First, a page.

When you are everywhere, you are nowhere.
When you are somewhere, you are everywhere.
|It rained so much even the oily Tiare Tahiti became translucent|
|Reading in our comfy little cabin|
|Hermit crabs - part of which are used in the production of traditional monoi|
Read here for more interesting facts about hermit crabs
|School bus, worker bus, sometimes bus for locals or tourists around the island|
Our host, Papi (grandfather figure) Jacques ask if I could pay cash instead of credit card (cash is generally preferred in French Polynesia) so he can pay his staff. We are happy to oblige. Many have no bank accounts. There is no bank on Fakarava, just an ATM machine at the post office (oh the good old days). Papi Jacques prefers paying them in cash so they don’t incur unnecessary bank fees.
We ask Papi Jacques since he’s not a local but comes from France if he owns the land and he explains that he does not but that there is a law that protects his interest. This law says that as long as he pays his dues to the owner(s) of the land as well as all the taxes, etc they cannot take the land back from him. If a business does well and the owner can pay the landowners they can stay on the land forever. The business can also be passed down to heirs if they continue the same pattern.
We learn that Fakarava’s tourism industry didn’t start until 2003-2004 when Jacques Chirac (French President) was going to visit the area. In honor of his visit, they paved roads, added street lights, phone lines, the whole enchilada. This seeded the infrastructure needed to support a budding tourism industry. A home was also built for him but it was never used by him… Locals joke their taxes paid for at least one light bulb each in that house situated on prime beachfront property…
We are surrounded mostly by divers not interested in learning about this atoll, its food, its people or its culture. Their only interest lies under water. They don’t trouble themselves learning a few words of the local tongue like thank you, goodbye, beer, etc. To each their own but we feel a little alienated by conversations about biggest sharks, scariest eel, largest school of fish, most colorful coral, etc. We prefer learning about the people.
The longer we stay in the Tuomatus the better we understand the crazy Tuomatan man who, one night in the Marquesas while driving us back from our dinner, yelled at us that we were lucky to be here and not the Tuomatus and that we didn’t know what it was like to have been raised eating coconut and fish, coconut and fish, coconut and fish! EVERY DAY! Now we do but we can’t complain because we’ve only spent 11 days here. It would get old after years!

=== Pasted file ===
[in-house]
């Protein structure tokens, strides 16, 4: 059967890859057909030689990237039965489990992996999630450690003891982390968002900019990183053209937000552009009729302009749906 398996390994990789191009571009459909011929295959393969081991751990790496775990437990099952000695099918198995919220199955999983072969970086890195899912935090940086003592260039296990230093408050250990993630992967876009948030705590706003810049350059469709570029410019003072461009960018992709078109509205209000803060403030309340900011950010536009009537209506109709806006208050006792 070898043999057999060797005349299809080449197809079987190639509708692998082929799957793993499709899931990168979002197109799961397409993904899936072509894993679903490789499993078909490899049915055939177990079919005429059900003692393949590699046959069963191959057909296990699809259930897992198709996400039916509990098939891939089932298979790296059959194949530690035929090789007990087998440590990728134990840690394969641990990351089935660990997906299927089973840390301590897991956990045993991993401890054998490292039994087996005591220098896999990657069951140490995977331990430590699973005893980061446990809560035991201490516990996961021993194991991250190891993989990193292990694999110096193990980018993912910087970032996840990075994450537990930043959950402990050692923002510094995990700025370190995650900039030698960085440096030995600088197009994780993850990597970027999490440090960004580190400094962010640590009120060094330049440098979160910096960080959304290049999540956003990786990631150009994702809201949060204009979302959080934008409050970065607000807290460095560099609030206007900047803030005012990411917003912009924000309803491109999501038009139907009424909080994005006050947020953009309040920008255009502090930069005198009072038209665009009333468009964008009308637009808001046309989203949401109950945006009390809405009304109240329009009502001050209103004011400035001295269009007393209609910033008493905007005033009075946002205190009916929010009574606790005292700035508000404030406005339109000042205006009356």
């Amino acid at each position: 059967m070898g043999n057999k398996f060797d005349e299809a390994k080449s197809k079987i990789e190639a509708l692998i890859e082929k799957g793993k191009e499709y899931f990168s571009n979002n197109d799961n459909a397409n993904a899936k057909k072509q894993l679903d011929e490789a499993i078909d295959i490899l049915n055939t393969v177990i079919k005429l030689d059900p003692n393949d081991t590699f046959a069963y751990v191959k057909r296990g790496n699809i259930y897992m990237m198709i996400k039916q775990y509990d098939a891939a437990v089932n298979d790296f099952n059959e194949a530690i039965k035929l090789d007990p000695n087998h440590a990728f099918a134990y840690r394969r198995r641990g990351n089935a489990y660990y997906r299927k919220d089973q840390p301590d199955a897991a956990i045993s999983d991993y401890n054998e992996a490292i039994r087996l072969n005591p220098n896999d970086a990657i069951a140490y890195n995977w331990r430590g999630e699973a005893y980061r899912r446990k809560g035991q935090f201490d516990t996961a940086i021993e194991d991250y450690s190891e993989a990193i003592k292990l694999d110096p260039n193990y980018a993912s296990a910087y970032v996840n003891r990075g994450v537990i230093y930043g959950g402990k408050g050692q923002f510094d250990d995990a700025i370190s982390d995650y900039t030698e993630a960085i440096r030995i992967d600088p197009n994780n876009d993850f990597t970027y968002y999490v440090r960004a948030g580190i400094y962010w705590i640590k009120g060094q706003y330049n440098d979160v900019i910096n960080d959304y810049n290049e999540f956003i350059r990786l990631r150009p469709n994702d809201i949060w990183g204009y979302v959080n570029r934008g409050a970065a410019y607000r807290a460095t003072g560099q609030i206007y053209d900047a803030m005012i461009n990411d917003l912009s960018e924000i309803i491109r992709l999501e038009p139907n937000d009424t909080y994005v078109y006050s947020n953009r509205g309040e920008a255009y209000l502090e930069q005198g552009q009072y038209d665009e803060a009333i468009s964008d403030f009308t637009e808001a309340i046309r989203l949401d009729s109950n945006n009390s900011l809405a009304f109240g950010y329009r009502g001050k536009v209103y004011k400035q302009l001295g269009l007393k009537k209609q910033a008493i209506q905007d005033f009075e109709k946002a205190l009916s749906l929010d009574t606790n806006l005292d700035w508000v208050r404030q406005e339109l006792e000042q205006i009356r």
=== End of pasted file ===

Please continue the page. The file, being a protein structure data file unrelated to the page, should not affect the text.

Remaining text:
For the first time we see figs grown in French Polynesia - unfortunately they weren’t ripe yet but there is hope!
We met a man who visited in 1991 and reported that when he asked the locals about retirement plan and such they didn’t understand what he was talking about since they live day to day only. Now nearly 25 years later that thinking is slowly getting ingrained in their minds but still doesn’t have much hold. They do understand what you are asking about but still don’t truly live the concept except through their kids. Most of them spend a lot of money and efforts ensuring their kids finish school so they can have a better life.
After such heavy rain we hear many coconuts hit the ground. The rain may have softened the way they are held to the trees. In some ten weeks of being around coconut trees daily, we’ve only heard two fall in the woods while we were hiking, some hitting the roofs of the dining room of the pension we stayed at in Tikehau, and now here… Each time it seemed to follow rain. I thought winds would have more influence but it doesn’t appear that way. We read sailors’ blogs that mentioned wearing hard hats but the coconuts are so heavy and come from so far up it wouldn’t be much help in most cases. We watch a local turn over his copra (coconut meat drying on racks). With the latest rains, it has been difficult to dry the copra without it molding. It could mean losing a ton or so of coconut for its sale to Tahiti Oil Company.
The rain has given us time to contemplate a little more in depth the various fabrics brightening our room. We can say we now understand the various patterns you find in them. Many are highly stylized but recognizable: hibiscus flowers, uru (breadfruit) with leaves, tiare Tahiti (flower of Tahiti), tiare Apetahi (flower of Raiatea), ferns, mangoes, pineapples, whales, fish hooks, turtles, manta rays, dolphins, some Marquesan tattoos, tikis, etc.
When we visit the pink sand beach, our guide explains that in order to save the corals no one should anchor there. Unfortunately there are no signs stating so and we see about 8 boats in that location. Our guide asks that I translate for the English speakers with boats anchored there to clarify the situation. They become quite belligerent and I try to bow out before it gets ugly. It’s a sad situation when sailors don’t understand the simplest principles of conservation and then wonder why they are not well received by the locals who are trying to save the area.
|Our small cabin at Relais Marama|